The Common Good

The Oil Has Stopped, But How Can I Keep From Praying?

It is with cautious optimism that I write these words: Apparently, oil has stopped flowing into the Gulf (at least from the spot where we had been watching oil gush into the waters of the Gulf.) I hope this will hold. I pray this will hold. And I pray for the lives of the people, the wildlife, and for the water that has been turned to poison. I pray a lot these days. I hope you are praying too.

Last week, Jim Wallis joined a group of interfaith leaders on a trip to the Gulf. They were there to witness what has happened--and to pray. To ask that God would--in God's divine mercy--help us to make this stop. And while the flow of oil may have stopped, this crisis is not over and won't be over for a very long time.

One resident, a long time crabber quoted in the New York Times, said that the drill-hole cap was "like putting a Band-Aid on a dead man." It will take years, even decades, for this to be fixed, if it ever can be.

So we need to pray. We need to ask God to revive the fish and the wildlife, we need to ask God to send gifted scientists who will find new ways to address this disaster. And we need to pray that God will help bring the kind of support that the residents in the Gulf need in order to make it through.

This Sunday, the Evangelical Environmental Network (EEN) is sponsoring a National Day of Prayer for the Gulf, and have invited us to join with them in prayer. And so I am extending that invitation to you.

God's people need to pray and be vigilant--now more than ever. And we need to do what we can to commit ourselves to preserving our world for the next generation. Dirty, cheap energy is expensive. Ask the crabber in the Gulf who may never crab again. Ask the families living along the shoreline who wake up to the smell of oil fumes every morning. Ask the soldier who just got sent home with injuries sustained in Iraq, how much our energy consumption cost him.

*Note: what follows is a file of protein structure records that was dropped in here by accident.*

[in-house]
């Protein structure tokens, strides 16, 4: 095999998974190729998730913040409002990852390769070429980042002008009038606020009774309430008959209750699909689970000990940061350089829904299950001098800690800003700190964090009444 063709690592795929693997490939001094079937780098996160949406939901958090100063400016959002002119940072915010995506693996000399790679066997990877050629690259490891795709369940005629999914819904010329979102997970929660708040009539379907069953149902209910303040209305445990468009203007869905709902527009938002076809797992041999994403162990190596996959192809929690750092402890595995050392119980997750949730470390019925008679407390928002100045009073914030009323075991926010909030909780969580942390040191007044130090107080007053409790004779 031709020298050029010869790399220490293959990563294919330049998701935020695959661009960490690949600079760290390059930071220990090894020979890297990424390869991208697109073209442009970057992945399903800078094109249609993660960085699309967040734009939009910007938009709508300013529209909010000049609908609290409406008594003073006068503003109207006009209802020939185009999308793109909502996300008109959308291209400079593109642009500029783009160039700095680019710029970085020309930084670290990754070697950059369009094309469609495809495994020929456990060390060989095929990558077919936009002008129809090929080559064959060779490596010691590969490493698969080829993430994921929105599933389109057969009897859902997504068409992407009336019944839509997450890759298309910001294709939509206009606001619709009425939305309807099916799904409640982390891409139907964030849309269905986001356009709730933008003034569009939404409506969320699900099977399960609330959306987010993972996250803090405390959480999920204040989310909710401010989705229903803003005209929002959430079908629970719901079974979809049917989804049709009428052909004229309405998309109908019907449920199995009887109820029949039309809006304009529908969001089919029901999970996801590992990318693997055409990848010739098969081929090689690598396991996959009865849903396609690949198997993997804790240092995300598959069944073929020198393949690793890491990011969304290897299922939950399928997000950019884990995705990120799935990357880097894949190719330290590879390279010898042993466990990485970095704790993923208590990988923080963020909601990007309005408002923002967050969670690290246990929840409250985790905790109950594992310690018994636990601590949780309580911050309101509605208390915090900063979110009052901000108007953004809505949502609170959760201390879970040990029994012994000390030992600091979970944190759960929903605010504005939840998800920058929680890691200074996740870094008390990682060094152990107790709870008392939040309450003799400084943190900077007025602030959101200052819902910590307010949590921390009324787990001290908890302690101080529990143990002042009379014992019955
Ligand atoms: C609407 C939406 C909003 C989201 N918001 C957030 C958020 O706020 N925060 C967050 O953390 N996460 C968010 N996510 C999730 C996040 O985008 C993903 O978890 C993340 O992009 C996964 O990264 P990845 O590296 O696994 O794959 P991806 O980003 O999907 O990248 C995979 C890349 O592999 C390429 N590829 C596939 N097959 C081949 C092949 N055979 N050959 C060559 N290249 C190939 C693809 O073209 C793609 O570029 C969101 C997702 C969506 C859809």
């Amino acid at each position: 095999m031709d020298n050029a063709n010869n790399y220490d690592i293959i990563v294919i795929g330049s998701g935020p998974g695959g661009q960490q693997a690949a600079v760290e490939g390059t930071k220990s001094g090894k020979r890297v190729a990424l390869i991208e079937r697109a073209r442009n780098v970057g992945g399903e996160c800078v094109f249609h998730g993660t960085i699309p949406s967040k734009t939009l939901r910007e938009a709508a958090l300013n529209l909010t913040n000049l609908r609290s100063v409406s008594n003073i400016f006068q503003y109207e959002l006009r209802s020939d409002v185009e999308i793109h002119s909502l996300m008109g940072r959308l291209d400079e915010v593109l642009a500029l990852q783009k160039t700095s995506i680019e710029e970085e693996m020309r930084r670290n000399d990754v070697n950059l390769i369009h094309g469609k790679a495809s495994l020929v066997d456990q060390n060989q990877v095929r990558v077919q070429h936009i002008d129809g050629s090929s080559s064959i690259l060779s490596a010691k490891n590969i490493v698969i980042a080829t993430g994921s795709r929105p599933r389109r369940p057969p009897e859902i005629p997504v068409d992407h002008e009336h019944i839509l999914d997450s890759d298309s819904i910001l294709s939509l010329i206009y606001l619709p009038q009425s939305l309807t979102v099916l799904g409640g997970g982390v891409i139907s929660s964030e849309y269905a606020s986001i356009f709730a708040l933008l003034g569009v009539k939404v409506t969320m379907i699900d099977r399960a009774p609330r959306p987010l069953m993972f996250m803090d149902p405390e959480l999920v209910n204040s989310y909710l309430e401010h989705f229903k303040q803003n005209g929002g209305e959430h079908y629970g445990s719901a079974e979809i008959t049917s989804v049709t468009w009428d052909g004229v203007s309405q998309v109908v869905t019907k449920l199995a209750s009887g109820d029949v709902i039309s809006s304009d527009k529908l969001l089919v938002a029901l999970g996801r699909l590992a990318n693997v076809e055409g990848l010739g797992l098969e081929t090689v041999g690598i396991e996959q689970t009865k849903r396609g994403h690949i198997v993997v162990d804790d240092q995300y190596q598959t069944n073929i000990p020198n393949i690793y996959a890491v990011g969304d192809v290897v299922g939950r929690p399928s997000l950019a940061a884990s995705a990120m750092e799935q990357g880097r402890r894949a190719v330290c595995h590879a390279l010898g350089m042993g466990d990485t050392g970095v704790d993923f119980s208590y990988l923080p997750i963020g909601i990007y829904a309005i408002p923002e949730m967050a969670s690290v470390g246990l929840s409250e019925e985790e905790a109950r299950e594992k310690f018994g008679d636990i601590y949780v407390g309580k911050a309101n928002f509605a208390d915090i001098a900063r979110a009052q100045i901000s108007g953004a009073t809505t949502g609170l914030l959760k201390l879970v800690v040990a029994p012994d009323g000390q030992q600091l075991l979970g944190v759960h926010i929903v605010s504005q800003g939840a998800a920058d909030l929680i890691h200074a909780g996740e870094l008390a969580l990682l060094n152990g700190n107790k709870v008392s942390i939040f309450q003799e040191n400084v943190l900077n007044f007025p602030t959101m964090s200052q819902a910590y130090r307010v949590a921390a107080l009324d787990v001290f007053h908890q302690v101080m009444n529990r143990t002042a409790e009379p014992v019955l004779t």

And so we must pray, and live as if those prayers mean something.

portrait-jennifer-kottlerRev. Jennifer Kottler is the Director of Policy and Advocacy at Sojourners. A long-time advocate for justice, Jennifer has served in advocacy ministry for more than seven years through her work at Protestants for the Common Good (Chicago, IL), the Let Justice Roll Living Wage Campaign, and the Chicago Jobs Council.

+ Ask Congress for oil spill relief and accountability, and to support a clean energy future.

Sojourners relies on the support of readers like you to sustain our message and ministry.

Related Stories


Like what you're reading? Get Sojourners E-Mail updates!

Sojourners Comment Community Covenant

I will express myself with civility, courtesy, and respect for every member of the Sojourners online community, especially toward those with whom I disagree, even if I feel disrespected by them. (Romans 12:17-21)

I will express my disagreements with other community members' ideas without insulting, mocking, or slandering them personally. (Matthew 5:22)

I will not exaggerate others' beliefs nor make unfounded prejudicial assumptions based on labels, categories, or stereotypes. I will always extend the benefit of the doubt. (Ephesians 4:29)

I will hold others accountable by clicking "report" on comments that violate these principles, based not on what ideas are expressed but on how they're expressed. (2 Thessalonians 3:13-15)

I understand that comments reported as abusive are reviewed by Sojourners staff and are subject to removal. Repeat offenders will be blocked from making further comments. (Proverbs 18:7)